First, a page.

Iran’s General Prosecutor criticizes low amputation rates

Iran hand amputation
Photo of public amputation carried out in 2013 when Iran unveiled new finger-amputation machine, ahead of announcement of increasingly severe punishment of thieves.

Iran’s General Prosecutor expressed regret that a number of “divine punishments” are set aside to save Iran from being condemned by international bodies.

In comments carried by the Fars News Agency, Mohammad Jafar Montazeri said that the hands of thieves had to be amputated but that “unfortunately, so as not be condemned on human rights issues in the United Nations, we have abandoned some of the divine laws.”

“One of the mistakes that we make is that we are afraid of human rights (propaganda) and that they say that you treat thieves violently,” he added in a meeting with police commanders on Wednesday, January 16.

Montazeri has also admitted that under backbreaking economic pressures, many faithful and God-fearing poverty-stricken people might also be forced to commit theft.

According to the Attorney General, thieving had increased in Iran compared to last year.

“According to the statistics of the judiciary and the police, unfortunately, robbery is second in terms of crimes in the society,” Montazeri said adding that theft accounted for up to 28 percent of all crimes in Iran.

The Islamic Revolution Guards Corps’ General (IRGC) and deputy commander of the Law Enforcement Force of the Islamic Republic, Ayoub Soleimani, said on Wednesday that there are nearly 200,000 professional thieves and burglars across Iran responsible for 60%-65% of thefts.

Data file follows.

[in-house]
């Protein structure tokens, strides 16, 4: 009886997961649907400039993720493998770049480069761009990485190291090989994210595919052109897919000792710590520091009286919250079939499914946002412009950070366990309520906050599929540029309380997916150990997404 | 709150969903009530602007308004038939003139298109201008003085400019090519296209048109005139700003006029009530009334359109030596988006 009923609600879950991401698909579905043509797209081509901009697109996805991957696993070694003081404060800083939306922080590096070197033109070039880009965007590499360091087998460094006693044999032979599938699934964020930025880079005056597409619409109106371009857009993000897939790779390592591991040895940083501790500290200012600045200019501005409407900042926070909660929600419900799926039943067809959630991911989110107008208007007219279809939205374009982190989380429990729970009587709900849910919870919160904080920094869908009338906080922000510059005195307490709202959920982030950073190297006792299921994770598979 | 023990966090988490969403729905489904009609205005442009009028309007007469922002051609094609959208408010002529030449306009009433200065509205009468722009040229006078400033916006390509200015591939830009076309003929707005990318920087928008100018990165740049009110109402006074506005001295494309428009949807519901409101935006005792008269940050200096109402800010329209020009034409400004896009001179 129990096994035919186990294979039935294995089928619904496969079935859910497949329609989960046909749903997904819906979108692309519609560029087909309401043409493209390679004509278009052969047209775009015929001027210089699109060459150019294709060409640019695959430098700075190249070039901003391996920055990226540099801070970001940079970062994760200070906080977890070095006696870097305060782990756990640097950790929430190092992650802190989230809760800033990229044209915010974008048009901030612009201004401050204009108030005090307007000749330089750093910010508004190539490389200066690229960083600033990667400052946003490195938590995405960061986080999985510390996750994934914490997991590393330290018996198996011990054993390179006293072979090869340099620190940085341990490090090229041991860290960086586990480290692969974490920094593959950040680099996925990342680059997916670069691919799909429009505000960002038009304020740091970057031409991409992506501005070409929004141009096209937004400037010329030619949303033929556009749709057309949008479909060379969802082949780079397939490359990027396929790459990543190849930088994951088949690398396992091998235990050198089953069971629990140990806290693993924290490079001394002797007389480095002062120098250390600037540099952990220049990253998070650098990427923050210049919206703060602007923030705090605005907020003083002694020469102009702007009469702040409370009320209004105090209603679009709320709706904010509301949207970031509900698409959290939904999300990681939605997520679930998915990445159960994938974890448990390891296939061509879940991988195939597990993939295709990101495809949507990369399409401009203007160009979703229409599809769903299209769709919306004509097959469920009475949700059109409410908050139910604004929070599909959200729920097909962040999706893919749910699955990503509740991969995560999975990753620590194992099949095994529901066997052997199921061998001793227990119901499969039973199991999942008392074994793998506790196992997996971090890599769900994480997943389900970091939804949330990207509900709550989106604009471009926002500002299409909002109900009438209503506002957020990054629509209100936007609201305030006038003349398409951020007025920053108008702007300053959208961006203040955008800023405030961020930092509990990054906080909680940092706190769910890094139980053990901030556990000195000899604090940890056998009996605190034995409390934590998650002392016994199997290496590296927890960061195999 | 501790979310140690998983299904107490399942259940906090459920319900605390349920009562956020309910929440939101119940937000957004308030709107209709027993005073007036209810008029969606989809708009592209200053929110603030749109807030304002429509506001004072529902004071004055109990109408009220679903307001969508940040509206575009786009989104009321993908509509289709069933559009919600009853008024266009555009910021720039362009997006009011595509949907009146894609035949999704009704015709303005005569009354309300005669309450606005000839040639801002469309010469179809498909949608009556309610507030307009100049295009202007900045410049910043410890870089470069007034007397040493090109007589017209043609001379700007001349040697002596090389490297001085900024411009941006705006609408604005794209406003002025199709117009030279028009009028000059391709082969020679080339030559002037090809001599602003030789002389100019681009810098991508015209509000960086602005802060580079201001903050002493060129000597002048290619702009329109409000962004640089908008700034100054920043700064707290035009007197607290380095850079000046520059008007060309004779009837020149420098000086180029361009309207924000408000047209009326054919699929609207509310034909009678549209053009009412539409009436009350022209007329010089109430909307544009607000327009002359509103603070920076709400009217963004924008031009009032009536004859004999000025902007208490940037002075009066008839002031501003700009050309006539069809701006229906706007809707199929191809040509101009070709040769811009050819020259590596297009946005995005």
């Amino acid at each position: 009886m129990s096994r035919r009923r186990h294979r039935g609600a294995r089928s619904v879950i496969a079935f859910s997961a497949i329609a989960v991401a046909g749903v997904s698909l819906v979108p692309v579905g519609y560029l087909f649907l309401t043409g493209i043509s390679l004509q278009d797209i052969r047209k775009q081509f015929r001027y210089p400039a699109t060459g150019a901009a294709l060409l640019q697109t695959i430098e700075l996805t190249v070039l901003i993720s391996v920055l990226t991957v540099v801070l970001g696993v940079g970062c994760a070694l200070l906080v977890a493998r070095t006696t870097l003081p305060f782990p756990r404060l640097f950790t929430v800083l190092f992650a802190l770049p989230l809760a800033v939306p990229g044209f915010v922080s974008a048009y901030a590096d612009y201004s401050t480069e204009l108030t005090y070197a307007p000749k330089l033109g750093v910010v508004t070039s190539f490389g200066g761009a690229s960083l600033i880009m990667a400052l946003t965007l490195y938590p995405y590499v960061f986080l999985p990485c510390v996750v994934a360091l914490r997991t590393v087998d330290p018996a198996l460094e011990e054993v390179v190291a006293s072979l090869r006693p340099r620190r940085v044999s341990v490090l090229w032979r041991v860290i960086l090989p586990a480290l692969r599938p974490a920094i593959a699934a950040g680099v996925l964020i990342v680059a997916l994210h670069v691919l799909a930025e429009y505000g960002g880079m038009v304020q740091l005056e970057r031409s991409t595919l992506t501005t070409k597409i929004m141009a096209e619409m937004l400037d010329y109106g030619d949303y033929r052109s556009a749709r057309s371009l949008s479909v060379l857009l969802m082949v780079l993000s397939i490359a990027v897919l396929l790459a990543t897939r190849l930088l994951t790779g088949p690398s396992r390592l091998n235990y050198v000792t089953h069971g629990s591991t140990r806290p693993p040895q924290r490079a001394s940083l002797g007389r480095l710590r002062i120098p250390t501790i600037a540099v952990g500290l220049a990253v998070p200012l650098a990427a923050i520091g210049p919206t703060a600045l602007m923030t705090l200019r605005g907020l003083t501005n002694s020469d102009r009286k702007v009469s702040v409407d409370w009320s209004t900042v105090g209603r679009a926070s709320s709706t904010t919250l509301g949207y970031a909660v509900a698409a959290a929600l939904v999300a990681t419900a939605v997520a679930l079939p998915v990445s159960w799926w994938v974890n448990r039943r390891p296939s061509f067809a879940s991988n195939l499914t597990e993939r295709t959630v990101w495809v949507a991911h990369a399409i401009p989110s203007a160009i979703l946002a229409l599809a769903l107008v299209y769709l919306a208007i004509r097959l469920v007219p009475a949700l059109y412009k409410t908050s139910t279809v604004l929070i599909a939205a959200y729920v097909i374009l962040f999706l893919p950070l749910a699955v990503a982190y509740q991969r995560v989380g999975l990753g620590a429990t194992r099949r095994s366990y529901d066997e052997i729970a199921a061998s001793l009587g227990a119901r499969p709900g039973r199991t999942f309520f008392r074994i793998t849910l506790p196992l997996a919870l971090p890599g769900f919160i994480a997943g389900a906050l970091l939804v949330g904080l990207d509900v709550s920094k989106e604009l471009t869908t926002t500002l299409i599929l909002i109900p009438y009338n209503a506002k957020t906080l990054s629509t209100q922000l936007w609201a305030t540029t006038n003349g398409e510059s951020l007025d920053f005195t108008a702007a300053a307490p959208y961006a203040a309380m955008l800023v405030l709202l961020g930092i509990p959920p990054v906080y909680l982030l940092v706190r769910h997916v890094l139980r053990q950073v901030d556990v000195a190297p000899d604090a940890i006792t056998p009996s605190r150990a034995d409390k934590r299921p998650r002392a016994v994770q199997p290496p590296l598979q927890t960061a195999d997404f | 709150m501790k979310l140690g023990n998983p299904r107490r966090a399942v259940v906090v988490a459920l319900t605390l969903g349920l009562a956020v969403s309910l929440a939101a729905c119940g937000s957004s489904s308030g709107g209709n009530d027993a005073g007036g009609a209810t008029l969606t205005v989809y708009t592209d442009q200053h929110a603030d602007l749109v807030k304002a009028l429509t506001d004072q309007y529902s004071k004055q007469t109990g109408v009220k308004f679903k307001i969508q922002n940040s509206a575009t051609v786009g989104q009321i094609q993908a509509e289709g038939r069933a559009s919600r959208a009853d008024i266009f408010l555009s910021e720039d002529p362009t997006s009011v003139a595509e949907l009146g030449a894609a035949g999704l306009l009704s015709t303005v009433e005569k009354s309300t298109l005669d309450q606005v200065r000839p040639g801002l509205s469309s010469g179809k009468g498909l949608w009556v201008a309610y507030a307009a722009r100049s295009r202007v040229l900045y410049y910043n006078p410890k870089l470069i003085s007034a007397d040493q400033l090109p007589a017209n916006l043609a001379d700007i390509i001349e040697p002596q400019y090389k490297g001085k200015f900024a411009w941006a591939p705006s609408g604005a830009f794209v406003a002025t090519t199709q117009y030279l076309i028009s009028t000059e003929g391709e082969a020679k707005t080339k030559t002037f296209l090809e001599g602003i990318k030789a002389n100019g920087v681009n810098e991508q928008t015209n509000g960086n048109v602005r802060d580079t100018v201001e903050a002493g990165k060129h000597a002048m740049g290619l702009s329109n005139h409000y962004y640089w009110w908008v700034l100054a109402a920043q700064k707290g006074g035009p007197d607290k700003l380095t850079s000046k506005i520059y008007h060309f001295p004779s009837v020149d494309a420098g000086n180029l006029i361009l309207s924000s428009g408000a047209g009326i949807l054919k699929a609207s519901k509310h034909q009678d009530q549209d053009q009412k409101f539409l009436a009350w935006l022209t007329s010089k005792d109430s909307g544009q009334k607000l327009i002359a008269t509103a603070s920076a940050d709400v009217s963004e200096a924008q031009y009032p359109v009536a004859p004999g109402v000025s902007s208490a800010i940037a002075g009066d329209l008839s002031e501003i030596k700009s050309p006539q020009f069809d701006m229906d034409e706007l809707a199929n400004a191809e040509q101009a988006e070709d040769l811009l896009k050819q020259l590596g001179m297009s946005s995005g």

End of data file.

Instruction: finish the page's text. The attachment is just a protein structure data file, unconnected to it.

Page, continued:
Based on the Prosecutor-General’s latest comments, if hudud is implemented, the hands of a significant number of these “officially recognized” thieves should be amputated.

Montazeri reiterated, “Based on Quran, God, the passionate and merciful has categorically ruled that the hands of a man or a woman, if proved guilty of theft, should be amputated.”

Furthermore, the prosecutor-general insisted that being scared of international protests against the implementation of hudud is “wrong”, adding sarcastically, “They (the West) tell us that we are treating the thieves with violence.”

Montazeri has admitted, “We have set aside hudud, lest be condemned by the international bodies.”

Regardless of international criticism, the Islamic Republic has never been shy to implement hudud in public.

The last reported hand amputation in Iran was carried out on January 18, 2018. The victim was a 34-year-old man identified by his first name as Ali.

The hand amputation was carried out with a guillotine as is customary in Iran.

The man was sentenced to hand amputation for stealing livestock and other valuables from several villages in the northeastern province of Khorasan Razavi. 

Amnesty International called the hand amputation a “shocking act of cruelty” in a statement.

While the amputation sparked domestic and international outrage, the head of the Justice Department in Razavi Khorassan Province said some judges believed that the thief should have been executed.

Back in 2013, Iran unveiled a finger-amputating machine that was used in its strict punishment of thieves.

Photographs published that time by the state-run media showed a blindfolded man having his fingers severed by a crude amputation device.

In the four images, two masked men dressed entirely in black hold the man’s hand in a vice while another turns a wheel that operates a rotary saw style blade.

Immediately after the public amputation, the local public prosecutor announced punishment of thieves is to become increasingly severe.